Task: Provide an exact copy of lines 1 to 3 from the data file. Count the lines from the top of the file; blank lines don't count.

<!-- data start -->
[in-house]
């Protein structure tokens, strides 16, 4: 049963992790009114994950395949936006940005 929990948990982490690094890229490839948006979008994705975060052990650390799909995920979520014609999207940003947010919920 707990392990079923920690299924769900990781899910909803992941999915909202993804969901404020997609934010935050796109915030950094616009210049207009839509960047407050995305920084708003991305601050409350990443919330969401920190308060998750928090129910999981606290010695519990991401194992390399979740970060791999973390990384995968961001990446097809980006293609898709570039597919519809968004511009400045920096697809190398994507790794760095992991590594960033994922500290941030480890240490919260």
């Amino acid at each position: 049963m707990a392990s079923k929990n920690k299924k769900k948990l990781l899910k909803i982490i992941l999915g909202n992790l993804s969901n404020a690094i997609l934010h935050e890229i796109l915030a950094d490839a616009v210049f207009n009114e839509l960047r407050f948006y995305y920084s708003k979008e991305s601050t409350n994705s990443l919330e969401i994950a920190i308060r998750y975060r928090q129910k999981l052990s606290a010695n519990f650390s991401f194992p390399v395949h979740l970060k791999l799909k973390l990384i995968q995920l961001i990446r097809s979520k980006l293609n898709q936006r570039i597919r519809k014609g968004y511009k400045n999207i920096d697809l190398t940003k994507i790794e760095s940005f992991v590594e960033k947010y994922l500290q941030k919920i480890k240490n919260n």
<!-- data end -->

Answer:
[in-house]
């Protein structure tokens, strides 16, 4: 049963992790009114994950395949936006940005 929990948990982490690094890229490839948006979008994705975060052990650390799909995920979520014609999207940003947010919920 707990392990079923920690299924769900990781899910909803992941999915909202993804969901404020997609934010935050796109915030950094616009210049207009839509960047407050995305920084708003991305601050409350990443919330969401920190308060998750928090129910999981606290010695519990991401194992390399979740970060791999973390990384995968961001990446097809980006293609898709570039597919519809968004511009400045920096697809190398994507790794760095992991590594960033994922500290941030480890240490919260």
């Amino acid at each position: 049963m707990a392990s079923k929990n920690k299924k769900k948990l990781l899910k909803i982490i992941l999915g909202n992790l993804s969901n404020a690094i997609l934010h935050e890229i796109l915030a950094d490839a616009v210049f207009n009114e839509l960047r407050f948006y995305y920084s708003k979008e991305s601050t409350n994705s990443l919330e969401i994950a920190i308060r998750y975060r928090q129910k999981l052990s606290a010695n519990f650390s991401f194992p390399v395949h979740l970060k791999l799909k973390l990384i995968q995920l961001i990446r097809s979520k980006l293609n898709q936006r570039i597919r519809k014609g968004y511009k400045n999207i920096d697809l190398t940003k994507i790794e760095s940005f992991v590594e960033k947010y994922l500290q941030k919920i480890k240490n919260n």